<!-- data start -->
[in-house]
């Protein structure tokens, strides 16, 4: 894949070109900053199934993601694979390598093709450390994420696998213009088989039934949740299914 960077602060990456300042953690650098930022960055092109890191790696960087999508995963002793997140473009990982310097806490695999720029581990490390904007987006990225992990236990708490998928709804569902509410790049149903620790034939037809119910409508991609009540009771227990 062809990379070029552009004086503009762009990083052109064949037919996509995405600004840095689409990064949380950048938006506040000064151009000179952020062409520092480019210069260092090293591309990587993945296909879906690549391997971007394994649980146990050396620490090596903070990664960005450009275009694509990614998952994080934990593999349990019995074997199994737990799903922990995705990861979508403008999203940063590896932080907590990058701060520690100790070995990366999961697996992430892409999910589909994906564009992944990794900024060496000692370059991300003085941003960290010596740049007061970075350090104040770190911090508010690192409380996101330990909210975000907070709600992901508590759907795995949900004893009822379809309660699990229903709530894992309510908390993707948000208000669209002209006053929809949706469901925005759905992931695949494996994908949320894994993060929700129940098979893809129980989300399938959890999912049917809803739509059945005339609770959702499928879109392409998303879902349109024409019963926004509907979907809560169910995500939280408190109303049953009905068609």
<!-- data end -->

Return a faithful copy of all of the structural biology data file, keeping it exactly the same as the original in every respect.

[in-house]
């Protein structure tokens, strides 16, 4: 894949070109900053199934993601694979390598093709450390994420696998213009088989039934949740299914 960077602060990456300042953690650098930022960055092109890191790696960087999508995963002793997140473009990982310097806490695999720029581990490390904007987006990225992990236990708490998928709804569902509410790049149903620790034939037809119910409508991609009540009771227990 062809990379070029552009004086503009762009990083052109064949037919996509995405600004840095689409990064949380950048938006506040000064151009000179952020062409520092480019210069260092090293591309990587993945296909879906690549391997971007394994649980146990050396620490090596903070990664960005450009275009694509990614998952994080934990593999349990019995074997199994737990799903922990995705990861979508403008999203940063590896932080907590990058701060520690100790070995990366999961697996992430892409999910589909994906564009992944990794900024060496000692370059991300003085941003960290010596740049007061970075350090104040770190911090508010690192409380996101330990909210975000907070709600992901508590759907795995949900004893009822379809309660699990229903709530894992309510908390993707948000208000669209002209006053929809949706469901925005759905992931695949494996994908949320894994993060929700129940098979893809129980989300399938959890999912049917809803739509059945005339609770959702499928879109392409998303879902349109024409019963926004509907979907809560169910995500939280408190109303049953009905068609």